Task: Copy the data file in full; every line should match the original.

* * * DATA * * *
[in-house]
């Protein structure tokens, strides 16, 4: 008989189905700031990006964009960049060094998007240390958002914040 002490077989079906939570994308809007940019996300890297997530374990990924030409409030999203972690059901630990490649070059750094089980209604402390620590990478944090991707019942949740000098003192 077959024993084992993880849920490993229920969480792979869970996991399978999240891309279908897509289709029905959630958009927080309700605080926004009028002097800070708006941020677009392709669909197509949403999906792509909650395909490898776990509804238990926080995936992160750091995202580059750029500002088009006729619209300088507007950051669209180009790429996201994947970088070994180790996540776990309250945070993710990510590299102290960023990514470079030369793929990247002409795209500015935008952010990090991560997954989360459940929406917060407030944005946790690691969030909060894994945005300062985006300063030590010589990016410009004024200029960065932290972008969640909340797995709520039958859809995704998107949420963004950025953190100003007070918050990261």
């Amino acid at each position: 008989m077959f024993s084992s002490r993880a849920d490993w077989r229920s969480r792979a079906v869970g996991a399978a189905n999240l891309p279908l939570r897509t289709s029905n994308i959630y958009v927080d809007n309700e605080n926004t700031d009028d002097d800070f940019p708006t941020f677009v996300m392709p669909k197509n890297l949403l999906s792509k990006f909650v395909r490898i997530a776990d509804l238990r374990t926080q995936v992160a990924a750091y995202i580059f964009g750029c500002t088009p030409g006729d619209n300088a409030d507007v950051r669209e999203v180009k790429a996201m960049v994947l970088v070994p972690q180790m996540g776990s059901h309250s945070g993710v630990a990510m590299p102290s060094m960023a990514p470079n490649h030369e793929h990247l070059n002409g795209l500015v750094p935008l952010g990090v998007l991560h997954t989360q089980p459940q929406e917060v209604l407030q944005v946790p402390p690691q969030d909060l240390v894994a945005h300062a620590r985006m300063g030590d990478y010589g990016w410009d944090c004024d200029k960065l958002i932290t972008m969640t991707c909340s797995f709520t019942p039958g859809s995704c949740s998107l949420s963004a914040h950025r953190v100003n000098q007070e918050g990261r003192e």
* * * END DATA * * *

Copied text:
[in-house]
């Protein structure tokens, strides 16, 4: 008989189905700031990006964009960049060094998007240390958002914040 002490077989079906939570994308809007940019996300890297997530374990990924030409409030999203972690059901630990490649070059750094089980209604402390620590990478944090991707019942949740000098003192 077959024993084992993880849920490993229920969480792979869970996991399978999240891309279908897509289709029905959630958009927080309700605080926004009028002097800070708006941020677009392709669909197509949403999906792509909650395909490898776990509804238990926080995936992160750091995202580059750029500002088009006729619209300088507007950051669209180009790429996201994947970088070994180790996540776990309250945070993710990510590299102290960023990514470079030369793929990247002409795209500015935008952010990090991560997954989360459940929406917060407030944005946790690691969030909060894994945005300062985006300063030590010589990016410009004024200029960065932290972008969640909340797995709520039958859809995704998107949420963004950025953190100003007070918050990261």
């Amino acid at each position: 008989m077959f024993s084992s002490r993880a849920d490993w077989r229920s969480r792979a079906v869970g996991a399978a189905n999240l891309p279908l939570r897509t289709s029905n994308i959630y958009v927080d809007n309700e605080n926004t700031d009028d002097d800070f940019p708006t941020f677009v996300m392709p669909k197509n890297l949403l999906s792509k990006f909650v395909r490898i997530a776990d509804l238990r374990t926080q995936v992160a990924a750091y995202i580059f964009g750029c500002t088009p030409g006729d619209n300088a409030d507007v950051r669209e999203v180009k790429a996201m960049v994947l970088v070994p972690q180790m996540g776990s059901h309250s945070g993710v630990a990510m590299p102290s060094m960023a990514p470079n490649h030369e793929h990247l070059n002409g795209l500015v750094p935008l952010g990090v998007l991560h997954t989360q089980p459940q929406e917060v209604l407030q944005v946790p402390p690691q969030d909060l240390v894994a945005h300062a620590r985006m300063g030590d990478y010589g990016w410009d944090c004024d200029k960065l958002i932290t972008m969640t991707c909340s797995f709520t019942p039958g859809s995704c949740s998107l949420s963004a914040h950025r953190v100003n000098q007070e918050g990261r003192e």